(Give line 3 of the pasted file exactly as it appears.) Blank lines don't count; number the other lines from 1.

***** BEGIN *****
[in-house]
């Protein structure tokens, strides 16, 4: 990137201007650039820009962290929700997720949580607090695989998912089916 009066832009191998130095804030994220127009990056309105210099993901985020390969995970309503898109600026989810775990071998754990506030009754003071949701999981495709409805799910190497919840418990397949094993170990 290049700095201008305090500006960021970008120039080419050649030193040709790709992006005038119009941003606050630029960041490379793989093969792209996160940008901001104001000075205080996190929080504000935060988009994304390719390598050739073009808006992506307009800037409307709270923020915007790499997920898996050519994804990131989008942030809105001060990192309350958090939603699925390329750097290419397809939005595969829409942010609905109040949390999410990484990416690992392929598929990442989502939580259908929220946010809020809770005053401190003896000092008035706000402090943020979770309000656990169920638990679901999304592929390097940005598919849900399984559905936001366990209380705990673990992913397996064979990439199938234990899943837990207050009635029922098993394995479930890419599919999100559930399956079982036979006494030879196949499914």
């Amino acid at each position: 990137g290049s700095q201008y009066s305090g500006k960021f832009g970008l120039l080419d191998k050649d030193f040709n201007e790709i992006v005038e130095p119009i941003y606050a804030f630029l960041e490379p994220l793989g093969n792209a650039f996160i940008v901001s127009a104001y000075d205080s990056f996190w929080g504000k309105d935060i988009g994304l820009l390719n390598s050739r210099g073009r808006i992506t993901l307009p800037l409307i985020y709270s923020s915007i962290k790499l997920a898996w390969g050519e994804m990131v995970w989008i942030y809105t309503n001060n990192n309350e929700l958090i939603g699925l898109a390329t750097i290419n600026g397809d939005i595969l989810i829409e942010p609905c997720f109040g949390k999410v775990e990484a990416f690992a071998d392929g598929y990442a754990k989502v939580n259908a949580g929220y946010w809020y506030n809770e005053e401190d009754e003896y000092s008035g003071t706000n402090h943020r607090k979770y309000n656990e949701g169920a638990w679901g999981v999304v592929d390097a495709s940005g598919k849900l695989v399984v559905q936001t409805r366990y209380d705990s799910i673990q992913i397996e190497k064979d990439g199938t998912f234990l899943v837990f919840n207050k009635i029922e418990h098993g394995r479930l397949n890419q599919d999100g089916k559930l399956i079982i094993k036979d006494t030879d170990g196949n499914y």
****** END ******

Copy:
């Amino acid at each position: 990137g290049s700095q201008y009066s305090g500006k960021f832009g970008l120039l080419d191998k050649d030193f040709n201007e790709i992006v005038e130095p119009i941003y606050a804030f630029l960041e490379p994220l793989g093969n792209a650039f996160i940008v901001s127009a104001y000075d205080s990056f996190w929080g504000k309105d935060i988009g994304l820009l390719n390598s050739r210099g073009r808006i992506t993901l307009p800037l409307i985020y709270s923020s915007i962290k790499l997920a898996w390969g050519e994804m990131v995970w989008i942030y809105t309503n001060n990192n309350e929700l958090i939603g699925l898109a390329t750097i290419n600026g397809d939005i595969l989810i829409e942010p609905c997720f109040g949390k999410v775990e990484a990416f690992a071998d392929g598929y990442a754990k989502v939580n259908a949580g929220y946010w809020y506030n809770e005053e401190d009754e003896y000092s008035g003071t706000n402090h943020r607090k979770y309000n656990e949701g169920a638990w679901g999981v999304v592929d390097a495709s940005g598919k849900l695989v399984v559905q936001t409805r366990y209380d705990s799910i673990q992913i397996e190497k064979d990439g199938t998912f234990l899943v837990f919840n207050k009635i029922e418990h098993g394995r479930l397949n890419q599919d999100g089916k559930l399956i079982i094993k036979d006494t030879d170990g196949n499914y």